South Africa's experimentation policy under Kirsten In ODIs hasn't worked as well as they would have liked. © Getty Images

Since Gary Kirsten took over as South African coach in June 2011, the country’s Test team has risen relentlessly to the top of the ICC Test rankings. But performances at the One-Day International arena ha been patchy, at best.

The five-match ODI series against Pakistan, starting at Chevrolet Park in Bloemfontein on Sunday (March 10), will mark a change of focus for South Africa, who have slipped to fourth place in the ODI rankings, while their opponents Pakistan are ranked sixth.

With South Africa said to play as many as 20 ODIs before their next Test series, also against Pakistan, in the United Arab Emirates in October-November this year, Kirsten understands the importance of stabilising the ODI set up.

“It’s nice to have an extended period of One-Day Internationals,” he said. “This is an important period for the ODI team.”

Of immediate concern for South Africa is the ICC Champions Trophy in England in June, the team’s next major engagement after the Pakistan series. Their consistent failure to win big tournaments is one of the issues that Kirsten has pledged to address.

Although South Africa have a less than stellar ODI record of 10 wins and 8 losses under Kirsten, he didn’t seem overly concerned. “We have had a lot of Test cricket,” he said. Nor was he concerned about a lop-sided 95-run defeat in a Twenty20 International at Centurion last Sunday (Match 3), which he dismissed as a “one-off” game, irrelevant to the ODI challenge.

South Africa were beaten 2-1 at home by New Zealand in their most recent ODI series after winning both Tests against an inexperienced side by an innings.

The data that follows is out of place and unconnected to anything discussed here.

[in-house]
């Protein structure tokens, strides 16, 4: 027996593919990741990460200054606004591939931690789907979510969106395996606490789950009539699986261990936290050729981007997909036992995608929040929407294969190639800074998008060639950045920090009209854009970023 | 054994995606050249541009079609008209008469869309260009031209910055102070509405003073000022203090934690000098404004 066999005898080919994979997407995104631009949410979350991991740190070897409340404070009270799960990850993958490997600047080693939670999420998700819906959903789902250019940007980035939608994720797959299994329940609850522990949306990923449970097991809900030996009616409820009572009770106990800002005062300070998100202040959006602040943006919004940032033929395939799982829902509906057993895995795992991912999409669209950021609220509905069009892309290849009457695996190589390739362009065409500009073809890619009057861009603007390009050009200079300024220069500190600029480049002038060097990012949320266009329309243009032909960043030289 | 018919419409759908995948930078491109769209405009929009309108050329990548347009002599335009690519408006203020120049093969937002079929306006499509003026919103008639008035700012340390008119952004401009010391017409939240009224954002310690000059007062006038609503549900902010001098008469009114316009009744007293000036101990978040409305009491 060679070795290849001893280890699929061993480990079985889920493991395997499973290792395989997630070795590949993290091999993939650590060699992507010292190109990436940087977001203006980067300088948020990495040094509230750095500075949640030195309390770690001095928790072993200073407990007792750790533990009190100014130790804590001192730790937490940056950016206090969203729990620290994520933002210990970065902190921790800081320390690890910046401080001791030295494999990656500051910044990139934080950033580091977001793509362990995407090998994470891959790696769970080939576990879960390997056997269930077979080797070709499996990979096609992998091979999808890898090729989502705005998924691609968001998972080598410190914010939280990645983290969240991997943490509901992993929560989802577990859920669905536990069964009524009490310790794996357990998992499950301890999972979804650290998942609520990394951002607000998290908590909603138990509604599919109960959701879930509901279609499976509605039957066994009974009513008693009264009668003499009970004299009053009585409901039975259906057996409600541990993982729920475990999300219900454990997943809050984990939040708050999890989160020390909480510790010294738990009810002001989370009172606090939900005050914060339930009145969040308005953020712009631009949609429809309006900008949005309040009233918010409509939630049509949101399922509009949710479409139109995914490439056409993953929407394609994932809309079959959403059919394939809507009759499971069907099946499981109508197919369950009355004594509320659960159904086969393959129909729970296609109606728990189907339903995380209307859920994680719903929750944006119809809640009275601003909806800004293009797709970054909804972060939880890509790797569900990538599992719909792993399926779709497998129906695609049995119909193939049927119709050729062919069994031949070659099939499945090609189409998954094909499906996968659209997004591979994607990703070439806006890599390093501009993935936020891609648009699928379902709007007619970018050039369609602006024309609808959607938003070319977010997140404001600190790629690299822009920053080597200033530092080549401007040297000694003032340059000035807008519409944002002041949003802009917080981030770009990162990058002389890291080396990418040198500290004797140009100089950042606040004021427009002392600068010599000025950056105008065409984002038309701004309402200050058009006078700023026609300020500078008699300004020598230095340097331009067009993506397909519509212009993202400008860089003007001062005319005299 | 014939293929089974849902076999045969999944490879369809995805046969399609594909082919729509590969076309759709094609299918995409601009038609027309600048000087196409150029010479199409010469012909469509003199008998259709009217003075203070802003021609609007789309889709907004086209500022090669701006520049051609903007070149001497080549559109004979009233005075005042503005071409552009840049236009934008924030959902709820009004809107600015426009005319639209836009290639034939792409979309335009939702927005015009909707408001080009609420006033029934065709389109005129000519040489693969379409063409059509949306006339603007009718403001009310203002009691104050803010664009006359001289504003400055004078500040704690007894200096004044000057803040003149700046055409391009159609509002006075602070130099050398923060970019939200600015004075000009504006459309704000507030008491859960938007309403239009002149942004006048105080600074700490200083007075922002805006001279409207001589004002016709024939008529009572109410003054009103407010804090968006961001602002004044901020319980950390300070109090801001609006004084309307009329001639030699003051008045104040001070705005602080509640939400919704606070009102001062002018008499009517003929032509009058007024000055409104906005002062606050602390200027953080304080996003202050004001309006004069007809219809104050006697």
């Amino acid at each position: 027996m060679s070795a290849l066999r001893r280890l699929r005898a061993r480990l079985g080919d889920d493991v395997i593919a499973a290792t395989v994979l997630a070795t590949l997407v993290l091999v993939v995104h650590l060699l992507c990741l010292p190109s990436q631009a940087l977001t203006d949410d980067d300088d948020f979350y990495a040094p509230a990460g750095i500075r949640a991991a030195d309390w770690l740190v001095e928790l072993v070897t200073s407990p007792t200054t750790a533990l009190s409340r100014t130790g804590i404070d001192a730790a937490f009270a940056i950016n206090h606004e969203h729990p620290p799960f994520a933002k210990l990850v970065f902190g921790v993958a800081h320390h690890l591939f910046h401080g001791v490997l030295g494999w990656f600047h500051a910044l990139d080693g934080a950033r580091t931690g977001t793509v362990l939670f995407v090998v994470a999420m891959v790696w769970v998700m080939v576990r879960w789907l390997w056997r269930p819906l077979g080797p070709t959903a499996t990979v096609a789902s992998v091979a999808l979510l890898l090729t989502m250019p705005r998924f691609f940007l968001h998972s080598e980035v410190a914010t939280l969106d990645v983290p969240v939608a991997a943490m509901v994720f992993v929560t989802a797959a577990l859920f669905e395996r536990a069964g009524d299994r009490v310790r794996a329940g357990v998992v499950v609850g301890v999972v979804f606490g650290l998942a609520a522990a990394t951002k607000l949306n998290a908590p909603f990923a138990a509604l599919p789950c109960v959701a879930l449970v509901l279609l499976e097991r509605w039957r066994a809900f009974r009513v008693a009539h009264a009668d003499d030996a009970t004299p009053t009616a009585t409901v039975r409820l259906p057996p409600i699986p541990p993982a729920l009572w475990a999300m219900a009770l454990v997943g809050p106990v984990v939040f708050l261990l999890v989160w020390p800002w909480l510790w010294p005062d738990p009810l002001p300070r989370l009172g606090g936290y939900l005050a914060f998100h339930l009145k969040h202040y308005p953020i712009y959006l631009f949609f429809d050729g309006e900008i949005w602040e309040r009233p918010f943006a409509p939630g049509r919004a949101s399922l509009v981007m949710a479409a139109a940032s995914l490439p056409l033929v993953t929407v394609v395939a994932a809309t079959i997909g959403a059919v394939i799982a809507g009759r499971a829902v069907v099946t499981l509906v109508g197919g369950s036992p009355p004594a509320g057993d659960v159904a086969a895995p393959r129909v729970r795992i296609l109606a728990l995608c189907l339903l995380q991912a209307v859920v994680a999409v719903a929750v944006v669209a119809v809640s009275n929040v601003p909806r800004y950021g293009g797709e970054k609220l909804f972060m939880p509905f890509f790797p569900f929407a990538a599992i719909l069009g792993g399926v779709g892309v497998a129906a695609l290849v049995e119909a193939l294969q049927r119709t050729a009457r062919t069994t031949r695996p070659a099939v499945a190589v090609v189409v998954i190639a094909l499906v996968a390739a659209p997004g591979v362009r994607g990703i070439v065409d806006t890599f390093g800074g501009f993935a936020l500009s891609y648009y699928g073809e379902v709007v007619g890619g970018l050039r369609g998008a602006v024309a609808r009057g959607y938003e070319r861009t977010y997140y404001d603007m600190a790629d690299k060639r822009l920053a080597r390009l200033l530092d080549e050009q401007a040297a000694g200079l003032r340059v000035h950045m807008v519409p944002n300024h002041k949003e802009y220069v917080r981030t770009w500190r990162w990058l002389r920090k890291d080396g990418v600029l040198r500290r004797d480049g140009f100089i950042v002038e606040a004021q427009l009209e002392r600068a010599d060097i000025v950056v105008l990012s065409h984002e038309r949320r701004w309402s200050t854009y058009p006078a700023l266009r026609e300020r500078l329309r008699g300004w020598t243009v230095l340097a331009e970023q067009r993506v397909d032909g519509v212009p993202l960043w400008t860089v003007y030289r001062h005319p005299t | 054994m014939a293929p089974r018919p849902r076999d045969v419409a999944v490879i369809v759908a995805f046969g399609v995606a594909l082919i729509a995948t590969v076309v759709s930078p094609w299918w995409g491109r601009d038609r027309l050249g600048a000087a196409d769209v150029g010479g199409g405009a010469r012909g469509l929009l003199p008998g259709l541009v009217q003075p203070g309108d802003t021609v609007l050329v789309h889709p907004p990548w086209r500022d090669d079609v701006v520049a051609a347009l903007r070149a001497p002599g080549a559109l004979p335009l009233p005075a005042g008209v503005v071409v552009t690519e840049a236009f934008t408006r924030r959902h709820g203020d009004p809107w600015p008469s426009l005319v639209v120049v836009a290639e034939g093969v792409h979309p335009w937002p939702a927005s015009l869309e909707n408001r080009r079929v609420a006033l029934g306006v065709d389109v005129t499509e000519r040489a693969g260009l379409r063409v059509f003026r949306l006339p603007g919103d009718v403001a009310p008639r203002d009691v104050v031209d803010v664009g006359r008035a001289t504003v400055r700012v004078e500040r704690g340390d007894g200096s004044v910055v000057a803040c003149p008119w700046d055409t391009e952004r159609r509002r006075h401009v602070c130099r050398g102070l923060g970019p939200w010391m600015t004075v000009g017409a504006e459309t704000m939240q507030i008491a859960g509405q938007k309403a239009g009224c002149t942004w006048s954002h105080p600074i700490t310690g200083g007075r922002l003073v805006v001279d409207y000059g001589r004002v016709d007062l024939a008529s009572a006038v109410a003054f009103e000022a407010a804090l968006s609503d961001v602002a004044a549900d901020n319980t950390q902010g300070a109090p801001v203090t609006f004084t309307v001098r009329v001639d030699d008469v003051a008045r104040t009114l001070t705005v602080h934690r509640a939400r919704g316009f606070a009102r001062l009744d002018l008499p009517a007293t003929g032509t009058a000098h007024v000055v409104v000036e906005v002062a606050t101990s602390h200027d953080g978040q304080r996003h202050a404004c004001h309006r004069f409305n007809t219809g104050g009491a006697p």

Pakistan shape up as a bigger threat with players such as Shoaib Malik, Shahid Afridi and the Akmal brothers, Kamran and Umar — all of whom missed their side’s recent 3-0 Test series defeat — adding experience and skill to the squad.

The Pakistanis seem to have most of their bases covered, with a mix of quick-scoring batsmen and a well-balanced bowling attack, while the fielding in the Twenty20 match was of a high standard.

South Africa, though, are likely to be a more organised team than the one that lost to New Zealand — and a great deal stronger than the T20I side — with players such as Hashim Amla, Dale Steyn, Morne Morkel and Graeme Smith returning to the squad.

Steyn will be rested for the first match, though, and Morkel is doubtful because of a hamstring injury. Jacques Kallis will not be in action as he is being rested as part of a programme to manage his workload and extend his career.

Teams (from):
South Africa: AB de Villiers (capt/wkt), Kyle Abbott, Hashim Amla, Farhaan Behardien, Faf du Plessis, Colin Ingram, Rory Kleinveldt, Ryan McLaren, David Miller, Morne Morkel, Robin Peterson, Aaron Phangiso, Graeme Smith, Dale Steyn, Lonwabo Tsotsobe

Pakistan: Misbah-ul-Haq (capt), Mohammad Hafeez, Nasir Jamshed, Asad Shafiq, Younis Khan, Shoaib Malik, Kamran Akmal (wkt), Umar Akmal, Shahid Afridi, Saeed Ajmal, Mohammad Irfan, Junaid Khan, Wahab Riaz, Umar Gul, Imran Farhat, Abdur Rehman.